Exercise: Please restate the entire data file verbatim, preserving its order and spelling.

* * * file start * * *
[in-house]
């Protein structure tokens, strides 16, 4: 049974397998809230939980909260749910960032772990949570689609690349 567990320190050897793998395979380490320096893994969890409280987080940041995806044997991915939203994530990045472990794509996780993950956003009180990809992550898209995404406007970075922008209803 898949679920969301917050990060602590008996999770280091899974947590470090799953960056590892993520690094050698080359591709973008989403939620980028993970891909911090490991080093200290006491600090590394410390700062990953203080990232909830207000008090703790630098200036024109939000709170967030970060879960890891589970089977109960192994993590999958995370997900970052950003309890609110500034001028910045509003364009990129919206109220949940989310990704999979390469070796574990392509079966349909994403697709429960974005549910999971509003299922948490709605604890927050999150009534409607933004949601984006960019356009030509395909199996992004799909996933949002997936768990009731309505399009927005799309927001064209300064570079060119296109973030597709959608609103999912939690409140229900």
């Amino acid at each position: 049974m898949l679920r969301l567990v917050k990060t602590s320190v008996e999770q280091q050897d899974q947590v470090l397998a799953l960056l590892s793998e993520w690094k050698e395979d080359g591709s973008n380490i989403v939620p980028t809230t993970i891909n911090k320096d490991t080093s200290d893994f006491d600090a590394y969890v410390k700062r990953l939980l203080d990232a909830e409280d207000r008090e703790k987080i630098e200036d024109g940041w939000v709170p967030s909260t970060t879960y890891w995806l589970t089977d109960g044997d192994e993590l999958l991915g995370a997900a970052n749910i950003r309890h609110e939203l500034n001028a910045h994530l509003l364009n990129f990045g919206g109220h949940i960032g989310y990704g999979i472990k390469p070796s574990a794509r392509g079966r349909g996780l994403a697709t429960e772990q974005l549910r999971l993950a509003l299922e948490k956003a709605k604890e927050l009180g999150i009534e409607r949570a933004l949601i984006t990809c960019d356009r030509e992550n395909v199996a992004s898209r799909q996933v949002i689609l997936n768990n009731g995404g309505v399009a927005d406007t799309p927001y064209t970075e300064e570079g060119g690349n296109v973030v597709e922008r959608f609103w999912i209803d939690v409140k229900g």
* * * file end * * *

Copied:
[in-house]
């Protein structure tokens, strides 16, 4: 049974397998809230939980909260749910960032772990949570689609690349 567990320190050897793998395979380490320096893994969890409280987080940041995806044997991915939203994530990045472990794509996780993950956003009180990809992550898209995404406007970075922008209803 898949679920969301917050990060602590008996999770280091899974947590470090799953960056590892993520690094050698080359591709973008989403939620980028993970891909911090490991080093200290006491600090590394410390700062990953203080990232909830207000008090703790630098200036024109939000709170967030970060879960890891589970089977109960192994993590999958995370997900970052950003309890609110500034001028910045509003364009990129919206109220949940989310990704999979390469070796574990392509079966349909994403697709429960974005549910999971509003299922948490709605604890927050999150009534409607933004949601984006960019356009030509395909199996992004799909996933949002997936768990009731309505399009927005799309927001064209300064570079060119296109973030597709959608609103999912939690409140229900």
């Amino acid at each position: 049974m898949l679920r969301l567990v917050k990060t602590s320190v008996e999770q280091q050897d899974q947590v470090l397998a799953l960056l590892s793998e993520w690094k050698e395979d080359g591709s973008n380490i989403v939620p980028t809230t993970i891909n911090k320096d490991t080093s200290d893994f006491d600090a590394y969890v410390k700062r990953l939980l203080d990232a909830e409280d207000r008090e703790k987080i630098e200036d024109g940041w939000v709170p967030s909260t970060t879960y890891w995806l589970t089977d109960g044997d192994e993590l999958l991915g995370a997900a970052n749910i950003r309890h609110e939203l500034n001028a910045h994530l509003l364009n990129f990045g919206g109220h949940i960032g989310y990704g999979i472990k390469p070796s574990a794509r392509g079966r349909g996780l994403a697709t429960e772990q974005l549910r999971l993950a509003l299922e948490k956003a709605k604890e927050l009180g999150i009534e409607r949570a933004l949601i984006t990809c960019d356009r030509e992550n395909v199996a992004s898209r799909q996933v949002i689609l997936n768990n009731g995404g309505v399009a927005d406007t799309p927001y064209t970075e300064e570079g060119g690349n296109v973030v597709e922008r959608f609103w999912i209803d939690v409140k229900g």